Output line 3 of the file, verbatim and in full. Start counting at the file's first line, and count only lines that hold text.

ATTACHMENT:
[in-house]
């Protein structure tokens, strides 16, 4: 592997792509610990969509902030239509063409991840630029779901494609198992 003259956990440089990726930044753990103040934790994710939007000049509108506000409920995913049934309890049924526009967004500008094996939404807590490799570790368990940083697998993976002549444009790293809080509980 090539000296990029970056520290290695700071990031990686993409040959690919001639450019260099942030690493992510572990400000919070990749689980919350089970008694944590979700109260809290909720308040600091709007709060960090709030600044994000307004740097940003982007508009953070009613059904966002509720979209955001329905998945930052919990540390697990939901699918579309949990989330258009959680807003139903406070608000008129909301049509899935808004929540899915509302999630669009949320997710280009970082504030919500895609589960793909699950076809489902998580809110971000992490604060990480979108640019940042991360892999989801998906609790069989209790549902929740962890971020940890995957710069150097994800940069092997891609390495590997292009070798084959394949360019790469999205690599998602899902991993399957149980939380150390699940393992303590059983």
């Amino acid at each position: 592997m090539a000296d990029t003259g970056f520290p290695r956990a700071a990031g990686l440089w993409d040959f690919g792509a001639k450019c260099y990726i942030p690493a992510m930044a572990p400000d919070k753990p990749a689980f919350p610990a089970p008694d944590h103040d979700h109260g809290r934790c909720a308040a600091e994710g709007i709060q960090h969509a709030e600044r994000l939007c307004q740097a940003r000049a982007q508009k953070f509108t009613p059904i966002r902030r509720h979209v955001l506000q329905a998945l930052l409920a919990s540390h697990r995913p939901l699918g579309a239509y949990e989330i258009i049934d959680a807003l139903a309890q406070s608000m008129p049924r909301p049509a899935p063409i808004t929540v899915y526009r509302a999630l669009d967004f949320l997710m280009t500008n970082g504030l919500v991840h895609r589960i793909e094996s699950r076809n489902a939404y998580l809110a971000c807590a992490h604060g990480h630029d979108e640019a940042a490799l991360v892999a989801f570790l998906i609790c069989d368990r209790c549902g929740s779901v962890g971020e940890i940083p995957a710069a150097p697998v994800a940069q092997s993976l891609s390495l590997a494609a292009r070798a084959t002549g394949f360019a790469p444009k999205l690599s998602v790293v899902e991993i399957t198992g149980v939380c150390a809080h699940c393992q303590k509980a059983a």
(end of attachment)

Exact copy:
């Amino acid at each position: 592997m090539a000296d990029t003259g970056f520290p290695r956990a700071a990031g990686l440089w993409d040959f690919g792509a001639k450019c260099y990726i942030p690493a992510m930044a572990p400000d919070k753990p990749a689980f919350p610990a089970p008694d944590h103040d979700h109260g809290r934790c909720a308040a600091e994710g709007i709060q960090h969509a709030e600044r994000l939007c307004q740097a940003r000049a982007q508009k953070f509108t009613p059904i966002r902030r509720h979209v955001l506000q329905a998945l930052l409920a919990s540390h697990r995913p939901l699918g579309a239509y949990e989330i258009i049934d959680a807003l139903a309890q406070s608000m008129p049924r909301p049509a899935p063409i808004t929540v899915y526009r509302a999630l669009d967004f949320l997710m280009t500008n970082g504030l919500v991840h895609r589960i793909e094996s699950r076809n489902a939404y998580l809110a971000c807590a992490h604060g990480h630029d979108e640019a940042a490799l991360v892999a989801f570790l998906i609790c069989d368990r209790c549902g929740s779901v962890g971020e940890i940083p995957a710069a150097p697998v994800a940069q092997s993976l891609s390495l590997a494609a292009r070798a084959t002549g394949f360019a790469p444009k999205l690599s998602v790293v899902e991993i399957t198992g149980v939380c150390a809080h699940c393992q303590k509980a059983a």